Reforms to protect whistleblowers raising concerns about patient safety in NHS Scotland, that were delayed because of covid-19, are set to come into force in April next year.
The creation of the role of national independent whistleblowing officer, with powers to review how NHS boards, primary care services and independent providers handle cases, was due to happen this summer.
The Scottish government says it has had to consider other pressures on the NHS as it restarts services ahead of winter and a potential second spike in coronavirus cases.
At the start of this year whistleblowing ‘champions’ were appointed to health boards as part of the Scottish government’s broader reaction to instances of bullying and mistrust in the NHS, including those raised by the Sturrock review that published its findings in May 2019.
John Sturrock QC was asked to investigate allegations of widespread bullying in NHS Highland that had led to some members of staff leaving their posts and in some cases, unable to work again.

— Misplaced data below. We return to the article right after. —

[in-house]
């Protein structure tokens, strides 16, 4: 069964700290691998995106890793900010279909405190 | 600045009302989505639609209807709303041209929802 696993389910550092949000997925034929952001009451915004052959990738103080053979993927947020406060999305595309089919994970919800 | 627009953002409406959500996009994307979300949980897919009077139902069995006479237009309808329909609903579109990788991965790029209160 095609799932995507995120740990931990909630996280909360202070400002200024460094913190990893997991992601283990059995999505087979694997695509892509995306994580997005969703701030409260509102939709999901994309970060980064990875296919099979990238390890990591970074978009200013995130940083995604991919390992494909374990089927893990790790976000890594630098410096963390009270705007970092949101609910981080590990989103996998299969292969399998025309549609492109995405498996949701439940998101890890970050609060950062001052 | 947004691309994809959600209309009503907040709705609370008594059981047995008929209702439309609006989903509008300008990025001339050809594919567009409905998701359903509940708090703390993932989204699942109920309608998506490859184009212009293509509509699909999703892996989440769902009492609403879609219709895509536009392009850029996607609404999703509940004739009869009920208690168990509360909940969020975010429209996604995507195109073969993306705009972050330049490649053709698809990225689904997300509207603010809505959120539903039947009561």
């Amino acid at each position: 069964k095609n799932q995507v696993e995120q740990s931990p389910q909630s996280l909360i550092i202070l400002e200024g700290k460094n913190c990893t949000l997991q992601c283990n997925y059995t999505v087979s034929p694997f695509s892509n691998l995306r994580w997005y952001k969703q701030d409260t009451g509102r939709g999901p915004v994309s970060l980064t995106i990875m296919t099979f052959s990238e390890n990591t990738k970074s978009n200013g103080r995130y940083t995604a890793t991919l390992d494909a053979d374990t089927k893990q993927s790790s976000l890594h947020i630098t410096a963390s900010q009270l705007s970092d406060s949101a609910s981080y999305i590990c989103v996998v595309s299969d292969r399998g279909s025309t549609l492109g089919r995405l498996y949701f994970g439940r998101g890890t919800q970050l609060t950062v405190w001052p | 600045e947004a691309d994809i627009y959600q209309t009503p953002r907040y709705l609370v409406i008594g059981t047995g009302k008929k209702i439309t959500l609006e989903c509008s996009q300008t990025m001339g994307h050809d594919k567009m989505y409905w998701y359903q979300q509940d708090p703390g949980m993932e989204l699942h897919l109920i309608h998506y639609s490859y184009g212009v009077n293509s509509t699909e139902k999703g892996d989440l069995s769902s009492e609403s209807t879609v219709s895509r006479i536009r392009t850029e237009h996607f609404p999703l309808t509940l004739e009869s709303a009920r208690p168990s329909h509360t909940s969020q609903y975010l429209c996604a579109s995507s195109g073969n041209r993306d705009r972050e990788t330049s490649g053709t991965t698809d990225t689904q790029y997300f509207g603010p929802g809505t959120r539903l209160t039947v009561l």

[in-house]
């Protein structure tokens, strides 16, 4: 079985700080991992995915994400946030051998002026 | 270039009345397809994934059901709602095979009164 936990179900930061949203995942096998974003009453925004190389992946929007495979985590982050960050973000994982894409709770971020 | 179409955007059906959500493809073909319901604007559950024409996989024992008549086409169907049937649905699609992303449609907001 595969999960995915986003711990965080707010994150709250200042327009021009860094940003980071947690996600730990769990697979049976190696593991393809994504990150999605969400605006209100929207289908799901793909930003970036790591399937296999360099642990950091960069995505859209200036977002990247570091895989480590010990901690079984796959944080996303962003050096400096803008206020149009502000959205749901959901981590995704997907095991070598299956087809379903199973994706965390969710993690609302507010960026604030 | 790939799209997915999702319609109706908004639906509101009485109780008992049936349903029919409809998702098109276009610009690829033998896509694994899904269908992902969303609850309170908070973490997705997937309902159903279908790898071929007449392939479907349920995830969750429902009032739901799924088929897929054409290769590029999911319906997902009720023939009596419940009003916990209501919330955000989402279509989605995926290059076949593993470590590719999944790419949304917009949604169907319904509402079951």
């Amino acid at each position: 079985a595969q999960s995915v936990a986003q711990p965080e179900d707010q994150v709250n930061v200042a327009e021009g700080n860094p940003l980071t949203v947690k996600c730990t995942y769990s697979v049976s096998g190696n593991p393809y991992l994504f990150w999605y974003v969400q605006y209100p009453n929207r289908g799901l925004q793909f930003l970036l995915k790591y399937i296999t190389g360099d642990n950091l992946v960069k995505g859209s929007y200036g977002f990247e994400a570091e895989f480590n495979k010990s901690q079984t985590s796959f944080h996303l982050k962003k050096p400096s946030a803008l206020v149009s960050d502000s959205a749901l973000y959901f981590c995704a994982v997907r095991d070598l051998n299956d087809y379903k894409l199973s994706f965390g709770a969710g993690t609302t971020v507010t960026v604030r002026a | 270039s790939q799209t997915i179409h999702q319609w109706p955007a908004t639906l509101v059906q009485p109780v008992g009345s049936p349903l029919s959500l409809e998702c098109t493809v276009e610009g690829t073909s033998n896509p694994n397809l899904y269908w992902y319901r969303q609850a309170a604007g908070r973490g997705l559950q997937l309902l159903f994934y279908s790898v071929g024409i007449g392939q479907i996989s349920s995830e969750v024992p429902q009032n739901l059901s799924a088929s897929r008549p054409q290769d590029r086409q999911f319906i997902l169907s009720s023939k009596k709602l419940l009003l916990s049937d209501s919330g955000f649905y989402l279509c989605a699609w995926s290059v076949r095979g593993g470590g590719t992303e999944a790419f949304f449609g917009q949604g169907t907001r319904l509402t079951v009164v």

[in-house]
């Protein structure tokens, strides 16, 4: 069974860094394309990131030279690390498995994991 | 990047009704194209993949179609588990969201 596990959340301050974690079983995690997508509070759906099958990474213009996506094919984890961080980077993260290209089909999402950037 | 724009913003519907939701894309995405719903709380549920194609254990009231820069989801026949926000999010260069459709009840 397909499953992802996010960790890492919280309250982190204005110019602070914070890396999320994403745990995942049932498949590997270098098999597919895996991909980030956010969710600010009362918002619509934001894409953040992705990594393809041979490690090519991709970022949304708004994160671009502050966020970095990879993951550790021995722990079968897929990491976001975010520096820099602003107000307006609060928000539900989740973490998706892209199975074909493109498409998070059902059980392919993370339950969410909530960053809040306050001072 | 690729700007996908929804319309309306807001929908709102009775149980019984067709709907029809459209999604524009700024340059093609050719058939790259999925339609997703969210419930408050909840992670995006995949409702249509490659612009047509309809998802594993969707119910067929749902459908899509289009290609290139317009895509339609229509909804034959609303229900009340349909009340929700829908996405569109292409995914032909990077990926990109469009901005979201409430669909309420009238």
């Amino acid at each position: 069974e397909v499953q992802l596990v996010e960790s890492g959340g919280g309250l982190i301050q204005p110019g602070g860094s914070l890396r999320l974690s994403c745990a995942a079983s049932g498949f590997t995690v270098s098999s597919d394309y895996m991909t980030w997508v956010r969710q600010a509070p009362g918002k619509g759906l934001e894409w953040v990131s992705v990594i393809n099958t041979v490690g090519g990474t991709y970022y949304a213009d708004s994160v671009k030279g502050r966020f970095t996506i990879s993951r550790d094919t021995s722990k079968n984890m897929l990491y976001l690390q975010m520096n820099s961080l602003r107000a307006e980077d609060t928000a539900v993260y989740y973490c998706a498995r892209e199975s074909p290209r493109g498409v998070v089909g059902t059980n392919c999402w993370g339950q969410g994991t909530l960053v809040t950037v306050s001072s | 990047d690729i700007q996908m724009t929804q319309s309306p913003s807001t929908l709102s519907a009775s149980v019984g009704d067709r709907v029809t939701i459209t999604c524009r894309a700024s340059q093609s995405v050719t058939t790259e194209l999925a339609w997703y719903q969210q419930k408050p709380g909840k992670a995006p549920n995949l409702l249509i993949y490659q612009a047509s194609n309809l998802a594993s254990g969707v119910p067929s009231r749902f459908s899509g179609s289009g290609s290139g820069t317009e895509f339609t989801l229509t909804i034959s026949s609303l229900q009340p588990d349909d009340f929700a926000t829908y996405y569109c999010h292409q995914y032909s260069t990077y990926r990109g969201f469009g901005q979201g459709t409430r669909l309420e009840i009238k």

In November last year, it was revealed that independent researchers were being brought in to investigate claims of bullying in Argyll & Bute.
The reforms coming in next year will see the Scottish Public Sector Ombudsman become responsible for setting a ‘model procedure’ that the NHS should follow.
The Ombudsman will also take over the role of the Independent National Whistleblowing Officer (INWO) for the health service in Scotland.
In a written parliamentary answer, the Scottish government says new whistleblowing standards will be published on 1st April 2021 when the new arrangements come into effect.